Which leads then to the greatest fear: If the 400ft aquifer is being contaminated by the 180ft, the only known recharge for the deep aquifer is thought to be from the 400ft aquifer above it. So it sets up a nightmare scenario of vertical migration into the deep aquifer. Drinking water has been coming from there; more and more agriculture water has been coming from there. So if we don’t get a handle on this – certainly at the 400ft level – plus if we don’t start dealing with those wells that we know are causing intrusion, and if we don’t stop putting more wells in the ground, it’s going to get worse until we lose everything.
Water Deeply: What solutions did your working group propose?
Petersen: First we’ve got to protect the drinking water. There’s a great Will Rogers quote that I love: “The first thing you do when you find yourself in a hole is stop digging.” So though we didn’t place limits on well pumping, we recommended a moratorium on any new wells in the 180ft and 400ft aquifers until we get the groundwater sustainability plan in place so that we can better characterize that.
There were two more proposals that sprung out of our work. One is that the Water Resources Agency should immediately go to work to characterize the deep aquifer and understand that, so that when decisions are made about our wells that the consequences are also understood.
There are eight wells known to be contributing to vertical migration. We recommended those be immediately destroyed – within 90 to 120 days. We thought that money should come from the county as an emergency action. We do not know if that will happen or not.
The other thing that I think was tough for folks was that we drew a line. We know there’s an area that is heavily impacted by seawater intrusion. We know that front is moving. So we proposed enlarging the area where new wells are banned. We’re not trying to stop progress here. We’re not trying to halt agriculture in that area. But we had to put a line somewhere, so we expanded the area.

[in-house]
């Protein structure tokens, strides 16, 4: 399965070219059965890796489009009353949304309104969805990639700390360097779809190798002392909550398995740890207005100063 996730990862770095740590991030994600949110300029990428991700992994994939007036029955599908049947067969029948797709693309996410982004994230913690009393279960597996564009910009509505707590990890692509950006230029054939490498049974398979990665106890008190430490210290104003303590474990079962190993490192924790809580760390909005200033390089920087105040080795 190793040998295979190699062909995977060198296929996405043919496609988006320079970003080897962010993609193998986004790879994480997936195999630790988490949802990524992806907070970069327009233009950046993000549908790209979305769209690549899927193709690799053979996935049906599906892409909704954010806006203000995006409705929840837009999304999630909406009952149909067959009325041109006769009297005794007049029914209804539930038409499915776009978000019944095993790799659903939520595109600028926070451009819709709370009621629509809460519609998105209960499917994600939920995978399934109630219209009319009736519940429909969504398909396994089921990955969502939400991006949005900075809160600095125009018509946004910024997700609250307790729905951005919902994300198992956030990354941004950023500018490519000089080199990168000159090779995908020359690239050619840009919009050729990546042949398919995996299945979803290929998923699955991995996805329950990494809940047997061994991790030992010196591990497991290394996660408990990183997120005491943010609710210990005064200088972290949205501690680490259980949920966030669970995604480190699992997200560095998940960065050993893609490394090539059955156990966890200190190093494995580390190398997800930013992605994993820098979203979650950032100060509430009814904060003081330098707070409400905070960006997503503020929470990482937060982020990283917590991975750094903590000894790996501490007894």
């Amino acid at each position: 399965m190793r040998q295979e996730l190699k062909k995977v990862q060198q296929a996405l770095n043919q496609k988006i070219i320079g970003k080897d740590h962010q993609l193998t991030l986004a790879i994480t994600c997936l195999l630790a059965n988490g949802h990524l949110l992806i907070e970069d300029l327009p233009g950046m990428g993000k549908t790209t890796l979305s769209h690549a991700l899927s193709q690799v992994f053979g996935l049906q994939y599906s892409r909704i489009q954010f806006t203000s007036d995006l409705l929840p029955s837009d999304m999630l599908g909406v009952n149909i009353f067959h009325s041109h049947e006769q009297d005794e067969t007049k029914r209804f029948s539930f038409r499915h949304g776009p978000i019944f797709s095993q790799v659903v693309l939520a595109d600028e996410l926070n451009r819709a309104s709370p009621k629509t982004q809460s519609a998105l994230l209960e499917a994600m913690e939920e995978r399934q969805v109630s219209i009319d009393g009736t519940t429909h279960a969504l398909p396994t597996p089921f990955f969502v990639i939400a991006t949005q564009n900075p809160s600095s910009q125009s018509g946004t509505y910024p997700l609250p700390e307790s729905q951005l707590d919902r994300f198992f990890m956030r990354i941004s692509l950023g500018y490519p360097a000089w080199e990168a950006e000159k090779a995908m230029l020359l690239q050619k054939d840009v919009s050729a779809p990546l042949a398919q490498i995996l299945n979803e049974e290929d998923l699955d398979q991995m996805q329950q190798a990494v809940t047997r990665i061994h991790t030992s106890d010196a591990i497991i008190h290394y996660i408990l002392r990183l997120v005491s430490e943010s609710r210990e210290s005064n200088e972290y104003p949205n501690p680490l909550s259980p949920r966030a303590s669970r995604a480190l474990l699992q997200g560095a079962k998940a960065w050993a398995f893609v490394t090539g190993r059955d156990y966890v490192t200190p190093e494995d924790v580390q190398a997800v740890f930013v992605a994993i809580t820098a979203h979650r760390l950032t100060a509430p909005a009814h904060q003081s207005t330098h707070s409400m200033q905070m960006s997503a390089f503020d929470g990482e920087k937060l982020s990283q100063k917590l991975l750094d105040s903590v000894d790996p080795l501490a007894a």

Another recommendation has to do with replacement wells. We recommended that if you are a farmer and you’re in the 400ft aquifer and you lose a well to seawater intrusion, that you be authorized to replace that well with a well into the deep aquifer to provide ongoing use of the land.
The average cost for a deep well right now is about a million and a half [dollars]. So nobody is rushing out to do these, because you have to be able to justify the cost. We’re just trying to get to some short-term solutions that will prevent things from getting worse.
Water Deeply: It sounds like you had to make some tough choices.
Petersen: One of our overarching principles was to protect public health and safety via protection of drinking water. If it comes to people losing drinking water versus agriculture having irrigation water, people should get drinking water.
At the same time, this area in question is completely farmed. Agricultural interests are all over that area. So we needed to make decisions that took into account retaining the viability of the agricultural industry – and keep that in mind in our decision-making in hopes we could protect that as much as possible.
Our third piece was to not do anything that would, in two years, cripple us when we release our groundwater sustainability plan. It can’t get in the way of getting what we need to head toward sustainability.